A harsh startup sounds the warning bell that the couple may be having serious difficulty. As the discussion unfolds, Gottman continues to look out for particular types of negative interactions. Certain kinds of negativity, if allowed to run rampant, are so lethal to a relationship that Gottman calls them the Four Horsemen of the Apocalypse. Usually these four horsemen clip-clop into the heart of a marriage in the following order: criticism, contempt, defensiveness, and stonewalling.

Horseman 1: Criticism. You will always have some complaints about the person you live with. But there’s a world of difference between a complaint and a criticism.

A complaint only addresses the specific action at which your spouse failed. A criticism is more global — it adds on some negative words about your mate’s character or personality.

“I’m really angry that you didn’t sweep the kitchen floor last night. We agreed that we’d take turns doing it” is a complaint — it focuses on a specific behaviour.

“Why are you so forgetful? I hate having to always sweep the kitchen floor when it’s your turn. You just don’t care” is a criticism.
Criticism throws in blame and general character assassination. To turn a complaint into a criticism, add the line: “What is wrong with you?”

Usually a harsh startup comes in the guise of criticism.
Complaint. There’s no gas in the car. Why didn’t you fill it up like you said you would?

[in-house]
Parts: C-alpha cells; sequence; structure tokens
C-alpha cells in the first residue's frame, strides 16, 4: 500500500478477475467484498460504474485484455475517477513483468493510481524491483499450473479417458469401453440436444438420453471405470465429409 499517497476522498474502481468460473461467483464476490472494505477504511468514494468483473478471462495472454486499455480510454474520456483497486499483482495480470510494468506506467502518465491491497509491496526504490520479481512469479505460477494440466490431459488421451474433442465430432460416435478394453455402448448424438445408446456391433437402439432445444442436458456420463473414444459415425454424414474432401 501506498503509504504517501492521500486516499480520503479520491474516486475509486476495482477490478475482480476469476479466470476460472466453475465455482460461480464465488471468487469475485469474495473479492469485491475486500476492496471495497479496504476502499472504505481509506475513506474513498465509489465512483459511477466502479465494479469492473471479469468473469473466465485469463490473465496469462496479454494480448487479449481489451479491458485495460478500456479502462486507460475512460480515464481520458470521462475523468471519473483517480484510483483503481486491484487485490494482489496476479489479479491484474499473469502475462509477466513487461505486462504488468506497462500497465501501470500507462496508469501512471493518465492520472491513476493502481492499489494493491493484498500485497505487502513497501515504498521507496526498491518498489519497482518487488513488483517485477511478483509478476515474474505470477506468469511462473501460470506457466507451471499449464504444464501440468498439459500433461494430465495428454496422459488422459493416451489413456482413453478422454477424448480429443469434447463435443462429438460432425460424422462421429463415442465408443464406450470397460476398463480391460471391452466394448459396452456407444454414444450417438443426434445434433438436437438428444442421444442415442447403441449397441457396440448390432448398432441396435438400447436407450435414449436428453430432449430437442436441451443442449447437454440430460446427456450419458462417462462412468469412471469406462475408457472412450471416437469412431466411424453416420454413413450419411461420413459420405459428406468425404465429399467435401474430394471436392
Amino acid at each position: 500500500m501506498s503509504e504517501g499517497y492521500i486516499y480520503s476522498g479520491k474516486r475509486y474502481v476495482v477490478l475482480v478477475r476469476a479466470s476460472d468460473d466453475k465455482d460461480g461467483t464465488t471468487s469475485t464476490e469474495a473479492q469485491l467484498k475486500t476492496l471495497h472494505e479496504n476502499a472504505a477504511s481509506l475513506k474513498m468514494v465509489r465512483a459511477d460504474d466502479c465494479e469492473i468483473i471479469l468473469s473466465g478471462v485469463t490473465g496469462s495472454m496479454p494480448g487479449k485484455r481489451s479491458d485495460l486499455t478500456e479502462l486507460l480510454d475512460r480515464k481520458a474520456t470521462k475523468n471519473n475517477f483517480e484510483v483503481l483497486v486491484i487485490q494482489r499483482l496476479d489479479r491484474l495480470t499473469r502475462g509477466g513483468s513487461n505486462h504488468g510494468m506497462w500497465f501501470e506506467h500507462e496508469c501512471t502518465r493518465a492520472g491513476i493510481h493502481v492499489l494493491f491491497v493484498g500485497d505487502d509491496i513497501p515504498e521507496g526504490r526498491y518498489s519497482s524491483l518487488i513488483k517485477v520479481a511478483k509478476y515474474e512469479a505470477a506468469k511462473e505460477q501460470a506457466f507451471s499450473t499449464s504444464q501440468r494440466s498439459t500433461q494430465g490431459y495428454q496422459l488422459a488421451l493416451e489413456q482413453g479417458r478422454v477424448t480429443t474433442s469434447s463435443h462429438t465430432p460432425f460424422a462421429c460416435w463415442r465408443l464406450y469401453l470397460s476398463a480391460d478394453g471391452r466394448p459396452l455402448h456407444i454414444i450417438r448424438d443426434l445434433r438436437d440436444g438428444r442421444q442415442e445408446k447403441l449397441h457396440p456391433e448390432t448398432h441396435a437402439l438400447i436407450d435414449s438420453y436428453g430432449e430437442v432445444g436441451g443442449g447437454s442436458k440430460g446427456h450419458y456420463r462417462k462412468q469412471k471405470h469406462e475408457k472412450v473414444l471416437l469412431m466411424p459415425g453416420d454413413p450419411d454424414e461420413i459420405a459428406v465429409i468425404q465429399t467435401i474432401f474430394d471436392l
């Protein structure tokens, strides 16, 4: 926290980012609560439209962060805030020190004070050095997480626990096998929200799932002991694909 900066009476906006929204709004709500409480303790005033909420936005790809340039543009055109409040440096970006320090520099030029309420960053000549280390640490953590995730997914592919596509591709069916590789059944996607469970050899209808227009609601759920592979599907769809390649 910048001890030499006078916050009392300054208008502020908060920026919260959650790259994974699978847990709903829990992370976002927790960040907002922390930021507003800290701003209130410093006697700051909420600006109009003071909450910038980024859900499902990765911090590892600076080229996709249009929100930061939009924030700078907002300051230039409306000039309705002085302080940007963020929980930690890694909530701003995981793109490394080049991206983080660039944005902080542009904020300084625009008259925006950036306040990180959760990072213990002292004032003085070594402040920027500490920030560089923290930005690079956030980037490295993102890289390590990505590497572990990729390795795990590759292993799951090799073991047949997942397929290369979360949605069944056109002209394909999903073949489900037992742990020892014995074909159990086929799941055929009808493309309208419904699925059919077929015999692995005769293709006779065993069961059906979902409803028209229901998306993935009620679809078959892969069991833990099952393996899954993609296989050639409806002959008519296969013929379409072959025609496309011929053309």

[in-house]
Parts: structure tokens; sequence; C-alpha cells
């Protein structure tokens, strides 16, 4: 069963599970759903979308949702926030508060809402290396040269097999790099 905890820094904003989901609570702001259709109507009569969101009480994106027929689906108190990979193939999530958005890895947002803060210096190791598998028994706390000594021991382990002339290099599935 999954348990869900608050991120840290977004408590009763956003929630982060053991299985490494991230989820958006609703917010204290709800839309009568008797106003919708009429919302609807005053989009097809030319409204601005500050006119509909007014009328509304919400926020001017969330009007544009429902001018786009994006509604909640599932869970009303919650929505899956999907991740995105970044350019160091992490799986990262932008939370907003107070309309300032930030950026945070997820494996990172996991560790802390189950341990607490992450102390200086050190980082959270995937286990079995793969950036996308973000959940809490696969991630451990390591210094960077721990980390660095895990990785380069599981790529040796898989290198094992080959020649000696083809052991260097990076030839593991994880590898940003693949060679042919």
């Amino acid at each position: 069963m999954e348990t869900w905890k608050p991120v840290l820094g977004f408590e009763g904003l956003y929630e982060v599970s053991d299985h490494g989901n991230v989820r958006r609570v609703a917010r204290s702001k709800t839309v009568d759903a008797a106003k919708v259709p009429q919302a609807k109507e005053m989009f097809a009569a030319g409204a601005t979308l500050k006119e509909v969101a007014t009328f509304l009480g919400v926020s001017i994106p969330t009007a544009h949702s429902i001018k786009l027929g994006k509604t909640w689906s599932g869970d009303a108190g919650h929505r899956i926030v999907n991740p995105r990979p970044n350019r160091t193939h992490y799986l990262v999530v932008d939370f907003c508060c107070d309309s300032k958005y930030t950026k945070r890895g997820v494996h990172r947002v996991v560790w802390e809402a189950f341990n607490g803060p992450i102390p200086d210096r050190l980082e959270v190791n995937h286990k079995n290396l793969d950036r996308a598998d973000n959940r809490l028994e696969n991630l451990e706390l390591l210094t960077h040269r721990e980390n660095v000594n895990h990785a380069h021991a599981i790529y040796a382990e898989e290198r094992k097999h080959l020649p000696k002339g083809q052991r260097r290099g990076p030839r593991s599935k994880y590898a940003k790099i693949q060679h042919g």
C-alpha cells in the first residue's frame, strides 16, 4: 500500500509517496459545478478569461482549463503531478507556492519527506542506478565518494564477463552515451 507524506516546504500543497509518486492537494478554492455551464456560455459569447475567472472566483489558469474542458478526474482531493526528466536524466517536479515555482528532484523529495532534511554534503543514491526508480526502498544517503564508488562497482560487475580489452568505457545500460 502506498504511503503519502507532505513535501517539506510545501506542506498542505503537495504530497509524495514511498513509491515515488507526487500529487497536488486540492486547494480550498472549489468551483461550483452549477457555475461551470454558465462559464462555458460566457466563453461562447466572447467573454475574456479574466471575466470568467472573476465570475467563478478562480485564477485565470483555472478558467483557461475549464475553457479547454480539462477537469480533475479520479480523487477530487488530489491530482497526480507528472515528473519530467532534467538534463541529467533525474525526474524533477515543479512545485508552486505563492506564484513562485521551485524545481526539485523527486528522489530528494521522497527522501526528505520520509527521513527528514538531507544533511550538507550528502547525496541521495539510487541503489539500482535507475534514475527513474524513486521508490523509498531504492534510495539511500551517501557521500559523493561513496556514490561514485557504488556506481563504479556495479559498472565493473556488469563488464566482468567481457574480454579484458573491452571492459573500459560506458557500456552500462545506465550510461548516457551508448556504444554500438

Criticism. Why can’t you ever remember anything? I told you a thousand times to fill up the tank, and you didn’t. (Criticism. She’s implying the problem is his fault. Even if it is, blaming him will only make it worse.)

The first horseman is very common in relationships. If you find that you and your spouse are critical of each other, don’t assume you’re headed for divorce court. The problem with criticism is that when it becomes pervasive, it paves the way for the other, far deadlier horsemen.

Horseman 2: Contempt. Sarcasm and cynicism are types of contempt. So are name-calling, eye-rolling, sneering, mockery, and hostile humour. In whatever form, contempt — the worst of the four horsemen — is poisonous to a relationship because it conveys disgust. It’s virtually impossible to resolve a problem when your partner is getting the message you’re disgusted with him or her. Inevitably, contempt leads to more conflict rather than to reconciliation.